Our recreations were simple–a walk on the country roads, sometimes calling on a neighbour, a card game, sing-song, dancing while one played the piano. A drive through the countryside in our pastor’s car was a real treat. During Christmas and Easter holidays, or school meetings in Toronto, our Sisters of Rosary Hall invited us and always managed to find beds for us. These were red-letter days for us. So was an unexpected holiday when a bad winter storm caused a cut-off of electricity with the result that no school bus could bring children in. Our housekeeper, Sr. Margaret Mary, managed to boil water in the fireplace. We sat close to it enjoying a hot drink and the unusual holiday even though it wasn’t a particularly warm one. A short time before, the same curate mentioned above, conscious that we were very isolated, surprised and delighted us when he arrived unexpectedly with about fifteen excellent records. We had recently purchased a record player but had only two records until his gift came. These we enjoyed to the full when the electricity came on later that holiday.
A favorite spot for recreation was a verandah at the side of the building. Here, we had first row seats watching a robin bringing food to the new-born family nesting in the evergreen tree beside the verandah. In the early evening we could view a skunk followed by her little ones walking leisurely across the front yard. It was here, too, that we watched a flock of evening grosbeaks alight and remain for some time. In bright, warm weather we ironed, sewed, did our spiritual reading or just enjoyed nature and one another’s company. One sunny morning a large snake settled down for a nap on the threshold of the front door. No one had any desire to approach it, but we did know that snakes do not like the odour of moth balls or crystals. We scattered some, close to, but not too close, and soon the snake decided to rest at a more distant spot. The chipmunks enjoyed and even made their home in the front lawn, the blue jays often alighted on the roof of the entrance to the basement and we had complete coverage from the kitchen window just above the roof. On our walks up a side road where the traffic was light we often saw rare and brightly coloured birds, for example the bluebird, and indigo, the sight of which delighted us. It was such simple pleasures as these that did much to keep us happy, reminding us of the Lord’s providential concern and love for us.
While our prayer life and teaching kept us occupied most of the time and happy, too, life occasionally was difficult if one of the group was out-of-sorts. Then a pall descended over the whole group for we hadn’t reached the point at which we could ask for and expect the downcast one to share her feelings with us.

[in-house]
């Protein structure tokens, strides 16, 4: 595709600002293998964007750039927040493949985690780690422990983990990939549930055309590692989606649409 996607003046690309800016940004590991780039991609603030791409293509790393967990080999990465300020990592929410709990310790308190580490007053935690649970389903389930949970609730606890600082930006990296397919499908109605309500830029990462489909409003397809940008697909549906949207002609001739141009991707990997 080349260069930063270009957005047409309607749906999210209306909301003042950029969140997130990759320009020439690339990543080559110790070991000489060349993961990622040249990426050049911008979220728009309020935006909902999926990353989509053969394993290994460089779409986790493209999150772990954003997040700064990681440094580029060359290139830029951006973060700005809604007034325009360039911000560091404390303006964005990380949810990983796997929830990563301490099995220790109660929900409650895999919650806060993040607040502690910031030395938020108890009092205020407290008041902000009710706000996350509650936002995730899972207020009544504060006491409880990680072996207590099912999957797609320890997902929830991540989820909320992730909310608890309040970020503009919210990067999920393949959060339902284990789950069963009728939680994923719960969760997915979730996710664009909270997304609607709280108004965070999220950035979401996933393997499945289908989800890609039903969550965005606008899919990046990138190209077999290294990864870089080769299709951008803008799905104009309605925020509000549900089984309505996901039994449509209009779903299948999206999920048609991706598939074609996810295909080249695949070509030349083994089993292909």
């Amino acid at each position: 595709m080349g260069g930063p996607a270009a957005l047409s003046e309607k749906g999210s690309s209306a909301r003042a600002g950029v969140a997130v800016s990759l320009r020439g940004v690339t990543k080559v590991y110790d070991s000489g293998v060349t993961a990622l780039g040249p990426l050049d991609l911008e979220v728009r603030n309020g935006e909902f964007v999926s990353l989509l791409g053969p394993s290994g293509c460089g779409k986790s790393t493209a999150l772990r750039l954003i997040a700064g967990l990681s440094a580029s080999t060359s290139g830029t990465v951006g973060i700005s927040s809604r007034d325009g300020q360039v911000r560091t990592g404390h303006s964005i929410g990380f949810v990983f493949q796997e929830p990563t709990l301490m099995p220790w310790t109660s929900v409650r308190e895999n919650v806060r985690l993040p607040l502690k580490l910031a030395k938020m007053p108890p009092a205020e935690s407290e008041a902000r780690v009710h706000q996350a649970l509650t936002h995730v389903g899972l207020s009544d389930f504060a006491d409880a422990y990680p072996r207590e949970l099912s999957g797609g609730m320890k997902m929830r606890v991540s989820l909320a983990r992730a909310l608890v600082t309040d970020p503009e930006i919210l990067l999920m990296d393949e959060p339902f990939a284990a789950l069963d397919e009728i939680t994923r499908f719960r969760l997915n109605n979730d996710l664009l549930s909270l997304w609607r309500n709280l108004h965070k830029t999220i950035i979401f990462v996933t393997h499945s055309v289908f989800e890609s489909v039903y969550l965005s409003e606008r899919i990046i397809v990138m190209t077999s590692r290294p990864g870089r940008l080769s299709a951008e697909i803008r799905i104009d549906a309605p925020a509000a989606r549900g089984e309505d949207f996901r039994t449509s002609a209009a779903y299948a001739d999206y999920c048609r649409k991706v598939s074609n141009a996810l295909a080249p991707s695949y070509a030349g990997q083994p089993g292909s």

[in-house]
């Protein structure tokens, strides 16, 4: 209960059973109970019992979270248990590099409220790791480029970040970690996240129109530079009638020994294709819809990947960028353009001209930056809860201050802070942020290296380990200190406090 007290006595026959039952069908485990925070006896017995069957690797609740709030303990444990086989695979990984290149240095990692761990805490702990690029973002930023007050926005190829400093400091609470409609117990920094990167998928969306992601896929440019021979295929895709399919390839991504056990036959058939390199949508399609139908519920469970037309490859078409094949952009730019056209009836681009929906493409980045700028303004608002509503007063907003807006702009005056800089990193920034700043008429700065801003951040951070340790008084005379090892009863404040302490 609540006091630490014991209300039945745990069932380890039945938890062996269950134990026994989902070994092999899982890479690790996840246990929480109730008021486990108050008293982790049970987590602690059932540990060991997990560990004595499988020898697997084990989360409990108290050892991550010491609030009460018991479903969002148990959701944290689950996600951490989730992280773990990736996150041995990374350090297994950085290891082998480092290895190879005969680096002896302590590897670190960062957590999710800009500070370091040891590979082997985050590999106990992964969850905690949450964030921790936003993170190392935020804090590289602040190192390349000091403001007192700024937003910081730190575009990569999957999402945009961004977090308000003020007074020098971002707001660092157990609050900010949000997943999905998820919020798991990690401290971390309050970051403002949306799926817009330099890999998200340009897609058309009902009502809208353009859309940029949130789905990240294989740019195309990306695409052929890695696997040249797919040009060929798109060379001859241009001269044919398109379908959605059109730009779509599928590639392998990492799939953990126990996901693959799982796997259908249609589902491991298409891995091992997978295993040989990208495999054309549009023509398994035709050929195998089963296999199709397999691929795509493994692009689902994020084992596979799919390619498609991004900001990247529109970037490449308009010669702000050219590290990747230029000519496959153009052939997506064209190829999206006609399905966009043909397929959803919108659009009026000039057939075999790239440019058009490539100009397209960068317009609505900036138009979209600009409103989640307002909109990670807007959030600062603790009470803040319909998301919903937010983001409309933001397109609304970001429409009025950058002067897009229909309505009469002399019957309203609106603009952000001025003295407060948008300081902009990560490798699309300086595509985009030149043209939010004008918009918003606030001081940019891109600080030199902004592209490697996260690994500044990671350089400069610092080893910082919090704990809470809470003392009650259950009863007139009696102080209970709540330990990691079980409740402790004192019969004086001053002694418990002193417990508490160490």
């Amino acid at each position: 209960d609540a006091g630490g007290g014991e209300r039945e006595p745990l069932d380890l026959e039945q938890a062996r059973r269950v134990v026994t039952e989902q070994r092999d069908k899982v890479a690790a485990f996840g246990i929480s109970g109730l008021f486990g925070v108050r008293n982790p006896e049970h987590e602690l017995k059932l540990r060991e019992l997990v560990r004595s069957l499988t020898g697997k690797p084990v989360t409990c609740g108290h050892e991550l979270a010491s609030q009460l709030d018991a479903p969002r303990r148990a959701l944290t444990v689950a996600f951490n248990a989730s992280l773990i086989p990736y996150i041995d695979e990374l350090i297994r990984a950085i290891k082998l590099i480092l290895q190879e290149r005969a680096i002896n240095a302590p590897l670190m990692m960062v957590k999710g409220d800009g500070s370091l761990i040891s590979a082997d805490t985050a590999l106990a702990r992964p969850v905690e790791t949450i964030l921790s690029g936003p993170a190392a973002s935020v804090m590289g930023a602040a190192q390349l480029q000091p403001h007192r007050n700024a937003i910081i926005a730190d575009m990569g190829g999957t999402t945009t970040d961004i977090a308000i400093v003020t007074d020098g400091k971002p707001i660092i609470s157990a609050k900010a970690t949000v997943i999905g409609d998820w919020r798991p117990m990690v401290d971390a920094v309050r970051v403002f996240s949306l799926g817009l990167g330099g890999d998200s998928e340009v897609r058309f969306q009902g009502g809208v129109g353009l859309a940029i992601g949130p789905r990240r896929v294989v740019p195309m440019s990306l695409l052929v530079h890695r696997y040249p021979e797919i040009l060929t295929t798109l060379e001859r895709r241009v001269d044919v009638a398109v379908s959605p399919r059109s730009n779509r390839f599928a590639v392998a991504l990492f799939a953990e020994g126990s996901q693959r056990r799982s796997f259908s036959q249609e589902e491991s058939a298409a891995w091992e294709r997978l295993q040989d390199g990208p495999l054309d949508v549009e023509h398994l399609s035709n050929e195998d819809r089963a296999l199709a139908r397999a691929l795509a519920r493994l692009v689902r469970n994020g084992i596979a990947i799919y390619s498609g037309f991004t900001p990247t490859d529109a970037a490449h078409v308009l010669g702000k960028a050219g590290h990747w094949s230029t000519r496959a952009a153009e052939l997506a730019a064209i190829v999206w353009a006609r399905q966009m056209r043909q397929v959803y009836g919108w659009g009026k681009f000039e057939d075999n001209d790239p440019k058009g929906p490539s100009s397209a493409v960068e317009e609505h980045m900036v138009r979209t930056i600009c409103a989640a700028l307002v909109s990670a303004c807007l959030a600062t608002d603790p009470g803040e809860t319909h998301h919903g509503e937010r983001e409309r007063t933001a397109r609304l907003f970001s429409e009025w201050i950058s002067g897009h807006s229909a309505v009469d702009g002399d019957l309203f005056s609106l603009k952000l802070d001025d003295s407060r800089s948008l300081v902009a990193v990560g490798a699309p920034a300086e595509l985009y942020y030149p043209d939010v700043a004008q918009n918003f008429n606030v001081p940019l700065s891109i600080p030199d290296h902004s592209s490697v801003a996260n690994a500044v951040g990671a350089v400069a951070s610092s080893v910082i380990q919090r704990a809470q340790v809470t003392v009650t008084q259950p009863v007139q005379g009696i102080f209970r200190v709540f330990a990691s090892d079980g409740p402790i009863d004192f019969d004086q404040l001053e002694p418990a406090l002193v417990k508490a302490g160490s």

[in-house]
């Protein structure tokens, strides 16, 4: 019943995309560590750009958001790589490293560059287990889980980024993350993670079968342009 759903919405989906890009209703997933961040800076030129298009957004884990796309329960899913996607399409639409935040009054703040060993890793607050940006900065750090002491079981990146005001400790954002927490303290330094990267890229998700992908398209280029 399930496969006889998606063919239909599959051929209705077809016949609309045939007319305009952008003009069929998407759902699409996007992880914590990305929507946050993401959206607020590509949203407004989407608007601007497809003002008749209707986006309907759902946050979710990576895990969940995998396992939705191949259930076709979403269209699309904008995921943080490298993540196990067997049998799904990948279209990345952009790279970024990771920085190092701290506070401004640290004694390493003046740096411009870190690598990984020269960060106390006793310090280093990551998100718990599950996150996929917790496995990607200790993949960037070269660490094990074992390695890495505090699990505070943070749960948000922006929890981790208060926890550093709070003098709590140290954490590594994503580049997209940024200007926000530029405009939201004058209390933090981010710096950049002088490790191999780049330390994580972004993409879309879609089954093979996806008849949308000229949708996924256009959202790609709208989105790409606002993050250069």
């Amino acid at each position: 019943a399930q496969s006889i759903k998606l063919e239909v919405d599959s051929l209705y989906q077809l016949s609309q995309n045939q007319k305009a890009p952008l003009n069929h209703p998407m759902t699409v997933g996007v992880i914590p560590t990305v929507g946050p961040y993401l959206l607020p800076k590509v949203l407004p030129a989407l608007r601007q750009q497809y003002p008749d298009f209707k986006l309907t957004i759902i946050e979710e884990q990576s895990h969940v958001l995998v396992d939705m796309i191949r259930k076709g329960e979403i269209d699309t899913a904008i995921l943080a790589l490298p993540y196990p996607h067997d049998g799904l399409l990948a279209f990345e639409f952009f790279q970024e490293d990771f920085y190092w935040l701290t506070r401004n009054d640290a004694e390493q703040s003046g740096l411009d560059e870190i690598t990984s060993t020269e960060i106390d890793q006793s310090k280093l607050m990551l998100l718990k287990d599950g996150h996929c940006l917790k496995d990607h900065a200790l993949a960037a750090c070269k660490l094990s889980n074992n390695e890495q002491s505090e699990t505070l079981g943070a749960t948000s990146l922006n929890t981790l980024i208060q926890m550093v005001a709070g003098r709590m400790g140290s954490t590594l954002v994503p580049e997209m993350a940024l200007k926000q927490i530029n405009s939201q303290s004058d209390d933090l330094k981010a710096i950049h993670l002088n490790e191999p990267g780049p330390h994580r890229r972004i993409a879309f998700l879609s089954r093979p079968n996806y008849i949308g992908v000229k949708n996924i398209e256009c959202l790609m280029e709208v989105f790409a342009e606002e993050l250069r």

In speaking to Sr. M. Agnes Clare who was stationed in King in the early 1940’s I learned that her basement classroom was so cold at times, I presume in the early spring or fall, that the pupils had to go out to gather sticks and twigs along the roadside to provide sufficient heat in the stove to take the bitter chill off the classroom.
Once during my stay in King, the church caught fire during the noon hour. A grade nine pupil ran into the building, rescued the Blessed Sacrament, and running toward the Convent, handed the ciborium to me as I was on my way to the Church. I recall how privileged I felt to be holding the Lord Himself as I took the ciborium to our convent chapel. The Sisters with the help of the pupils managed to extinguish the fire. Fr. McGoey, informed of the occurrence, after said “Too bad you didn’t let it go up in flames,” for at that time, the church was in a very poor condition. Not too long after on the first Friday of February 1960, in the middle of the night, the roof collapsed and the church was in shambles when Father came for Mass the following morning. What could be salvaged was brought to the school basement where Sunday Mass was celebrated. God’s loving, providential care for children and teachers was again evident on this occasion for, had the accident occurred while Mass was being celebrated that day, many could have been injured or killed.
By Christmas of 1960 a new church directly across from the Convent was finished. In the summer of 1964 plans were drawn to move the Convent building to the old church site. This was accomplished in the fall of 1964.
On reading the Annals one is impressed by the spirit of the Sisters particularly in the very early days. There was little in material possessions but much trust in Providence.
Their spiritual leader, Fr. McGoey, another St. Vincent de Paul, had one great interest—the poor. He was always busy getting things for the needy and turned over many of his personal possessions to them. Aided by Sr. M. Catherine he saw that they were looked after in illness as well as in health. When, at times his attention was drawn to the lack of essentials his favorite expression was “These are only material things, Sister.”
Shortly after the convent opened, visitors were so numerous that one wonders how the Sisters could accomplish their duties. Yet they received all graciously remembering that the spirit of hospitality is a mark of a Sister of Providence.
During the whole time that our Sisters were in King there was a willingness to accept reality, a deep spirit of faith and a continual trust in divine Providence. The community ranged from the very poor in the beginning to a much more affluent society at the end. Yet, in changing circumstances, these virtues were practiced until the closing of the mission in .